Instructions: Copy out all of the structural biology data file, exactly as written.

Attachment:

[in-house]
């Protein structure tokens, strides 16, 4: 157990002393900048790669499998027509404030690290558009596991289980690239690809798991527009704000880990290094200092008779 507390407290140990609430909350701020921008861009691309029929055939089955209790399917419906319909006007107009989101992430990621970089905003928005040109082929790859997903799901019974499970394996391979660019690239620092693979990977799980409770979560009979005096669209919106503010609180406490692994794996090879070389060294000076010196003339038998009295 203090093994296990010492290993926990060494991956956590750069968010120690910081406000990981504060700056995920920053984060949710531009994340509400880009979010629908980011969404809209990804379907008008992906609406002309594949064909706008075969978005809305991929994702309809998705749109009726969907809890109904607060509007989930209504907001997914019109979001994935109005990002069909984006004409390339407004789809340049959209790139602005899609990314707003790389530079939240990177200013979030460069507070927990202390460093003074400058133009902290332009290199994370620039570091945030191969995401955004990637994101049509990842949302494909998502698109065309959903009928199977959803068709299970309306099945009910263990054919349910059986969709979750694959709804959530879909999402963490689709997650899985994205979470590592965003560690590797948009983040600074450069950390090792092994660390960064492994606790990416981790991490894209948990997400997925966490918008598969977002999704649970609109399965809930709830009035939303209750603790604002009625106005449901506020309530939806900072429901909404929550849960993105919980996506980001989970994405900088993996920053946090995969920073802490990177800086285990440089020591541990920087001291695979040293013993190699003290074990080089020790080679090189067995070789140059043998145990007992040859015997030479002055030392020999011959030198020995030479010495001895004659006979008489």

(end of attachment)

[in-house]
């Protein structure tokens, strides 16, 4: 157990002393900048790669499998027509404030690290558009596991289980690239690809798991527009704000880990290094200092008779 507390407290140990609430909350701020921008861009691309029929055939089955209790399917419906319909006007107009989101992430990621970089905003928005040109082929790859997903799901019974499970394996391979660019690239620092693979990977799980409770979560009979005096669209919106503010609180406490692994794996090879070389060294000076010196003339038998009295 203090093994296990010492290993926990060494991956956590750069968010120690910081406000990981504060700056995920920053984060949710531009994340509400880009979010629908980011969404809209990804379907008008992906609406002309594949064909706008075969978005809305991929994702309809998705749109009726969907809890109904607060509007989930209504907001997914019109979001994935109005990002069909984006004409390339407004789809340049959209790139602005899609990314707003790389530079939240990177200013979030460069507070927990202390460093003074400058133009902290332009290199994370620039570091945030191969995401955004990637994101049509990842949302494909998502698109065309959903009928199977959803068709299970309306099945009910263990054919349910059986969709979750694959709804959530879909999402963490689709997650899985994205979470590592965003560690590797948009983040600074450069950390090792092994660390960064492994606790990416981790991490894209948990997400997925966490918008598969977002999704649970609109399965809930709830009035939303209750603790604002009625106005449901506020309530939806900072429901909404929550849960993105919980996506980001989970994405900088993996920053946090995969920073802490990177800086285990440089020591541990920087001291695979040293013993190699003290074990080089020790080679090189067995070789140059043998145990007992040859015997030479002055030392020999011959030198020995030479010495001895004659006979008489």